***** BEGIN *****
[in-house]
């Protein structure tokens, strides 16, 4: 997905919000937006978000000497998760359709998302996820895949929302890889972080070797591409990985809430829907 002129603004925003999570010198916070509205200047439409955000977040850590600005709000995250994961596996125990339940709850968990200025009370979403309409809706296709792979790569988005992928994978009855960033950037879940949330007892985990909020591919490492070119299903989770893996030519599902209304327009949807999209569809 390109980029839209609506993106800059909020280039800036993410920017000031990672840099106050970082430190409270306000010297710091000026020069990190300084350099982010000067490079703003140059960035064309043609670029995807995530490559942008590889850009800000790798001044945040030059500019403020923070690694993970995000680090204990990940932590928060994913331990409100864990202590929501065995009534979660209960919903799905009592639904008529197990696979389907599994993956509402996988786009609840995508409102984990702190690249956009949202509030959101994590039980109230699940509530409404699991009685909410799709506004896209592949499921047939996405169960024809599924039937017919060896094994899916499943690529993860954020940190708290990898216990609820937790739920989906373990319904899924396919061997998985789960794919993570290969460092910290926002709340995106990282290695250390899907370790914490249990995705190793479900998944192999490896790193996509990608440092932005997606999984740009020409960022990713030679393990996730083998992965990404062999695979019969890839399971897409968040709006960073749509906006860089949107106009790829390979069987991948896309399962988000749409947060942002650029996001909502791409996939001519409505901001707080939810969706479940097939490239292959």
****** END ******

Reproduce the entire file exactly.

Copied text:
[in-house]
């Protein structure tokens, strides 16, 4: 997905919000937006978000000497998760359709998302996820895949929302890889972080070797591409990985809430829907 002129603004925003999570010198916070509205200047439409955000977040850590600005709000995250994961596996125990339940709850968990200025009370979403309409809706296709792979790569988005992928994978009855960033950037879940949330007892985990909020591919490492070119299903989770893996030519599902209304327009949807999209569809 390109980029839209609506993106800059909020280039800036993410920017000031990672840099106050970082430190409270306000010297710091000026020069990190300084350099982010000067490079703003140059960035064309043609670029995807995530490559942008590889850009800000790798001044945040030059500019403020923070690694993970995000680090204990990940932590928060994913331990409100864990202590929501065995009534979660209960919903799905009592639904008529197990696979389907599994993956509402996988786009609840995508409102984990702190690249956009949202509030959101994590039980109230699940509530409404699991009685909410799709506004896209592949499921047939996405169960024809599924039937017919060896094994899916499943690529993860954020940190708290990898216990609820937790739920989906373990319904899924396919061997998985789960794919993570290969460092910290926002709340995106990282290695250390899907370790914490249990995705190793479900998944192999490896790193996509990608440092932005997606999984740009020409960022990713030679393990996730083998992965990404062999695979019969890839399971897409968040709006960073749509906006860089949107106009790829390979069987991948896309399962988000749409947060942002650029996001909502791409996939001519409505901001707080939810969706479940097939490239292959």